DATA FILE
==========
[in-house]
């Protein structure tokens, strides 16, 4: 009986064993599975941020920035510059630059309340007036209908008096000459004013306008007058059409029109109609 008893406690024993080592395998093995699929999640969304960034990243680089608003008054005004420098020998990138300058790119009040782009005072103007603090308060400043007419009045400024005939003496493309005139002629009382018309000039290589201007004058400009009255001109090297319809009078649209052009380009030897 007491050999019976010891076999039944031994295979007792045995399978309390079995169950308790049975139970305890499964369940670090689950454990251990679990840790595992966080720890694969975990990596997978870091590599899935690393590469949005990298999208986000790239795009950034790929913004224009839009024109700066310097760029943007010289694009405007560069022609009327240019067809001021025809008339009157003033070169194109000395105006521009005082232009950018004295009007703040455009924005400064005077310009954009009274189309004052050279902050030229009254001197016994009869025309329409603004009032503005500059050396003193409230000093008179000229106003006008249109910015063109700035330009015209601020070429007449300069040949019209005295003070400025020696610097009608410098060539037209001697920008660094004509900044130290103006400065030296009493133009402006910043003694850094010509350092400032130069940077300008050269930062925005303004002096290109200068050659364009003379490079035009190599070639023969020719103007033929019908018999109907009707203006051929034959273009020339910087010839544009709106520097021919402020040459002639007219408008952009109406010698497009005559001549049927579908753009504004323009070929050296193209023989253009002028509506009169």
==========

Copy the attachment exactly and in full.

[in-house]
């Protein structure tokens, strides 16, 4: 009986064993599975941020920035510059630059309340007036209908008096000459004013306008007058059409029109109609 008893406690024993080592395998093995699929999640969304960034990243680089608003008054005004420098020998990138300058790119009040782009005072103007603090308060400043007419009045400024005939003496493309005139002629009382018309000039290589201007004058400009009255001109090297319809009078649209052009380009030897 007491050999019976010891076999039944031994295979007792045995399978309390079995169950308790049975139970305890499964369940670090689950454990251990679990840790595992966080720890694969975990990596997978870091590599899935690393590469949005990298999208986000790239795009950034790929913004224009839009024109700066310097760029943007010289694009405007560069022609009327240019067809001021025809008339009157003033070169194109000395105006521009005082232009950018004295009007703040455009924005400064005077310009954009009274189309004052050279902050030229009254001197016994009869025309329409603004009032503005500059050396003193409230000093008179000229106003006008249109910015063109700035330009015209601020070429007449300069040949019209005295003070400025020696610097009608410098060539037209001697920008660094004509900044130290103006400065030296009493133009402006910043003694850094010509350092400032130069940077300008050269930062925005303004002096290109200068050659364009003379490079035009190599070639023969020719103007033929019908018999109907009707203006051929034959273009020339910087010839544009709106520097021919402020040459002639007219408008952009109406010698497009005559001549049927579908753009504004323009070929050296193209023989253009002028509506009169």